Utica College to Host Major Archaeology Conference

Oct 18, 2011, 13:15 ET from Utica College

Only Conference in Nation to Take Place on National Archaeology Day

UTICA, N.Y., Oct. 18, 2011 /PRNewswire-USNewswire/ -- Across the United States, the Archaeological Institute of America has designated Oct. 22 as the first-ever National Archaeology Day to raise awareness of this exciting field and highlight our nation's cultural and material heritage.

On National Archaeology Day, the AIA will also unveil a new map layer for Google Earth that features some of the most popular archaeological sites in the U.S. and Canada.

As part of this celebration, Utica College will host the 45th annual conference of the Council for Northeast Historical Archaeology (CNEHA) Oct. 21-23 at the historic Hotel Utica – the only archaeological conference to take place in the nation on National Archaeology Day.

The CNEHA conference brings together both archaeological professionals and enthusiasts to encourage and advance the collection, preservation, and dissemination of knowledge derived from archaeology. Approximately 125 historical archaeologists are expected to attend.

Dr. Thomas Crist, co-chair of the conference and professor at UC, believes Utica is a terrific location to hold this event. "The Utica area is rich in historical sites, world-class museums, and wonderful Adirondack scenery."

This year's conference includes numerous regional events throughout the weekend. On Friday, there are field trips to several of the area's historic locations, including Fort Stanwix, Cooperstown, the Oneida Community Mansion House and the Oneida Indian Nation's Cultural Center.

Between 3 and 5 p.m. at the Hotel Utica's Crystal Ballroom, local archaeologists and historians will make presentations on some of upstate New York's most important sites, preservation, and heritage tourism. These include the Harriet Tubman House in Auburn, the abolitionist movement and Underground Railroad in Utica, the Oneida Indian Nation's role in the region's history, and the Oneida County Historical Society. These presentations are free and open to the public.

Also on Friday, UC will host a workshop on bioarchaeology, the forensic study of human skeletal remains from archaeological sites, at the Anthropology Laboratory on campus.

A welcome reception will take place Friday evening at the F.X. Matt Brewery from 6 to 8 p.m., where conference attendees can socialize and enjoy a range of Saranac beverages.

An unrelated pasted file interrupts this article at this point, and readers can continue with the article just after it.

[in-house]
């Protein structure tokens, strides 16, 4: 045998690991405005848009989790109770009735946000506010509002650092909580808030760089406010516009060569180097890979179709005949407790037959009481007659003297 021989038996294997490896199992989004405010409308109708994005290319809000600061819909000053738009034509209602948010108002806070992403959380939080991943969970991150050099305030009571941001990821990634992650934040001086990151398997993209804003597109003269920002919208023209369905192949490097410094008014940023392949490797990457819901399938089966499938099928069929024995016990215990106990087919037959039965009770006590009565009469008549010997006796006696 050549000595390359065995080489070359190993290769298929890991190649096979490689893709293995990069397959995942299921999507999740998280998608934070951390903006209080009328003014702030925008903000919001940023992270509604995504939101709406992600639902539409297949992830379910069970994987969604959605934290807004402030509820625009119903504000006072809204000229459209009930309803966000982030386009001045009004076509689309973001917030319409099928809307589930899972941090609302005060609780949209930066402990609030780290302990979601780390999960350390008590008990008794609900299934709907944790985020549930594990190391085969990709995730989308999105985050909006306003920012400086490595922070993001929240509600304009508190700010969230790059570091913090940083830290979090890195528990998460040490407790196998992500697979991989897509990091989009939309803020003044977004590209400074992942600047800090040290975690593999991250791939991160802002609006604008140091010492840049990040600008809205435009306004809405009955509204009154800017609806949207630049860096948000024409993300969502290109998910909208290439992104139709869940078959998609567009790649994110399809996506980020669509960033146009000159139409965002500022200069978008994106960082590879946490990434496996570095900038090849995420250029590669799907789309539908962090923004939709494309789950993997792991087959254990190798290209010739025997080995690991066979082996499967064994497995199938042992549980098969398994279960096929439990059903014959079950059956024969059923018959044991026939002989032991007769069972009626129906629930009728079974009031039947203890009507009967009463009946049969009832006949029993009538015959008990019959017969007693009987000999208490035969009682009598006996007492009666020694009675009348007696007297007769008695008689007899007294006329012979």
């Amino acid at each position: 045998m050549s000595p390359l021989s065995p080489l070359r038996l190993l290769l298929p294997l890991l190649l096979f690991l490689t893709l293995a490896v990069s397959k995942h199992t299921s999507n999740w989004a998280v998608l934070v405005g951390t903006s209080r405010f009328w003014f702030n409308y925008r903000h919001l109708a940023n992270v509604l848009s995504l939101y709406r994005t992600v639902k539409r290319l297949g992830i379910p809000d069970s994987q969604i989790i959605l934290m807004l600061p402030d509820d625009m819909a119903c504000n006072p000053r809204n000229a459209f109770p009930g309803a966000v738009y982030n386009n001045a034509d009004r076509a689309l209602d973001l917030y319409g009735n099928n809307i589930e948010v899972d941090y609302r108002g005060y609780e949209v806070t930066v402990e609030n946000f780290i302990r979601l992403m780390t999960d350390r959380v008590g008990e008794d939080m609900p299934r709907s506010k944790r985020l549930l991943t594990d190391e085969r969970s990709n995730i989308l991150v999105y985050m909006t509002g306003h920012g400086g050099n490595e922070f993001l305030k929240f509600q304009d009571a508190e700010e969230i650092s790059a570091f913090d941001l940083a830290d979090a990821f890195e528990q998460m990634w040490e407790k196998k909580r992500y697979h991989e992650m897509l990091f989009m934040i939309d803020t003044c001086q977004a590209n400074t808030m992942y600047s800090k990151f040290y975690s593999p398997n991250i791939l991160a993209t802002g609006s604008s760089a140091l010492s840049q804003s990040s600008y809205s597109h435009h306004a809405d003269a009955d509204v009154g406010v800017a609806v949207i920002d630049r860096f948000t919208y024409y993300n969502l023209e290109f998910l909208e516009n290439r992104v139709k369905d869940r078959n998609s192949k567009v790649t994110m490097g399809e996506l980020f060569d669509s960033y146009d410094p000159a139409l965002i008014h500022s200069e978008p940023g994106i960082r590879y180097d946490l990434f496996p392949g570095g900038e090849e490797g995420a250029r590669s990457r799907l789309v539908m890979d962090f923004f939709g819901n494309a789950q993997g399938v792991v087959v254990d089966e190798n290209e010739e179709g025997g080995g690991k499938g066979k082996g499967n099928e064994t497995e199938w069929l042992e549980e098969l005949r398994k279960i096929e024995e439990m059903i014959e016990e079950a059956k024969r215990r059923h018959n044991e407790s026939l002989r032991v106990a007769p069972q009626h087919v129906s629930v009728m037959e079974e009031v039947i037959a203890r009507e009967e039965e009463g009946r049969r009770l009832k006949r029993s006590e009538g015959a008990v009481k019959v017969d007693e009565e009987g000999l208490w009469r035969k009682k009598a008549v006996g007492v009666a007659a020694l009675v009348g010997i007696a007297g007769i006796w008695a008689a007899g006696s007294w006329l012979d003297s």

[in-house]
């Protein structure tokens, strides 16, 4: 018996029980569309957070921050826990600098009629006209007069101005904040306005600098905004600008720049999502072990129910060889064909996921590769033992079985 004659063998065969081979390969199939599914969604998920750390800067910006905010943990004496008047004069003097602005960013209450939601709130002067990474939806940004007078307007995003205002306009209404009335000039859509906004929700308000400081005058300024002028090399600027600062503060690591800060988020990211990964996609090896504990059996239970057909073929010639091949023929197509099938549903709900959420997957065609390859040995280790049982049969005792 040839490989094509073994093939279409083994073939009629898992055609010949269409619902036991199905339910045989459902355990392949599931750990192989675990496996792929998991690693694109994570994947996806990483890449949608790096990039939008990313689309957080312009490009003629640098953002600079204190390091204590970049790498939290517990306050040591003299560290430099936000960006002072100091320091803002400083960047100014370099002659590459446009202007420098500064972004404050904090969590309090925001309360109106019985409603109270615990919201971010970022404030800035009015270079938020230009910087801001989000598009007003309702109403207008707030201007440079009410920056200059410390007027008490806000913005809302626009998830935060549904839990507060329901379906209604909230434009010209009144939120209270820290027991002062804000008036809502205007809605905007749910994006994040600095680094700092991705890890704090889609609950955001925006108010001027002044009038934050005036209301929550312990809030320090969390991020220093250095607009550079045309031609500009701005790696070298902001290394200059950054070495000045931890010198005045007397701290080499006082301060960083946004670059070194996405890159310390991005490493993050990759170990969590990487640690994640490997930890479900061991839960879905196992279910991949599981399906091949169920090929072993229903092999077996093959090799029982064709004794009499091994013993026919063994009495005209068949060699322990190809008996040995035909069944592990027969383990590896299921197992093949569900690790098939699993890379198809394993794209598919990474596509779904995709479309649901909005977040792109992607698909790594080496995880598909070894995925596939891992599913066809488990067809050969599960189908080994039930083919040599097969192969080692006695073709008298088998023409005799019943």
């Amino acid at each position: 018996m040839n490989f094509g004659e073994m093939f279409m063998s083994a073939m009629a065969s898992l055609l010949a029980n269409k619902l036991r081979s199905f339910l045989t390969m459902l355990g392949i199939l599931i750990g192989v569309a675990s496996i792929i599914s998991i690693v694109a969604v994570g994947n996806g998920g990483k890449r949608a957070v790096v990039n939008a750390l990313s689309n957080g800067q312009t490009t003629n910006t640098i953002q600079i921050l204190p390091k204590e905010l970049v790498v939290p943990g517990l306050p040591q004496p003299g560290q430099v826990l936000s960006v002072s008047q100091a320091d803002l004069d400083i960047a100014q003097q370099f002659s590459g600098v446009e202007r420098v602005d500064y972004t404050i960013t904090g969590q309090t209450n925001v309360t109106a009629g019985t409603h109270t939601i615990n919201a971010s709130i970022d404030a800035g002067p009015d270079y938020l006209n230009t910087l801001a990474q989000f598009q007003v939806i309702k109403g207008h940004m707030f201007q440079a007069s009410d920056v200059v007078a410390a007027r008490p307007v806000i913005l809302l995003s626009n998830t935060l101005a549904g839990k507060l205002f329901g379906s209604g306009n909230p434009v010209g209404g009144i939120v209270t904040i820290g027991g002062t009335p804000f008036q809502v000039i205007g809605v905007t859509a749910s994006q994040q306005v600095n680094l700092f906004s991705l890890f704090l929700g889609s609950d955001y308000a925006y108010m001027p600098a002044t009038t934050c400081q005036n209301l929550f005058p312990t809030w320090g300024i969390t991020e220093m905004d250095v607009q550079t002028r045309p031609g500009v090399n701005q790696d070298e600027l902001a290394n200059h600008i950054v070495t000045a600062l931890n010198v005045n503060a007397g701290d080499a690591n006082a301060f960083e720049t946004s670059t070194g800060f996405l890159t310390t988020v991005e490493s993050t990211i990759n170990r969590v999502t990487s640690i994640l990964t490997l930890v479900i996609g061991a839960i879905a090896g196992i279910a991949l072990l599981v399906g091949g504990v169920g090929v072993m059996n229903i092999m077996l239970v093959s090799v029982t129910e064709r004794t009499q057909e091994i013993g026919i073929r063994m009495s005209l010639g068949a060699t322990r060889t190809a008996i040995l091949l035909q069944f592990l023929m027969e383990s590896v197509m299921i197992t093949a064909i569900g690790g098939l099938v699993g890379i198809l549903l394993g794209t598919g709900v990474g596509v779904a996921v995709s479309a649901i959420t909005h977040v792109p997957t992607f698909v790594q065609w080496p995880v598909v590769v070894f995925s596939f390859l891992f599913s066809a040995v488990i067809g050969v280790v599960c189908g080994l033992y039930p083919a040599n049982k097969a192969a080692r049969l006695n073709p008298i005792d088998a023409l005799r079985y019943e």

Saturday features several events at the Hotel Utica including the presentation of more than 50 research papers written by professionals and students of archaeology.

Among the most interesting presentations will be a paper by military archaeologist Dan Sivilich, who will discuss the different types of ammunition discovered in the remains of an 18th century "mystery ship" found last year beneath the World Trade Center reconstruction site. Also, students from Universite Laval in Canada will present a poster regarding the earliest archaeological evidence of European pests brought to North America based on insect remains found in a 17th century well at Jamestown, Virginia, site of the first permanent English colony in the New World.

The last of the presentations will be conducted Sunday morning and the conference will conclude at 1 p.m.

For more information about the conference and the free presentations on Friday, visit the Utica College website at www.utica.edu/cneha2011 or contact Dr. Thomas Crist at (315) 792-3390 or Dr. Helen Blouet, conference co-chair, at (315) 223-2468.

About Utica CollegeUtica College, founded in 1946, is a comprehensive private institution offering bachelor's, master's, and doctoral degrees. The College, located in upstate central New York, approximately 90 miles west of Albany and 50 miles east of Syracuse, currently enrolls over 3,700 students in 37 undergraduate majors, 27 minors, 22 master's and two doctoral degree programs.

Contact: Christine Leogrande, Director of Media Relations, (315) 223-2519 cleogrande@utica.edu

SOURCE Utica College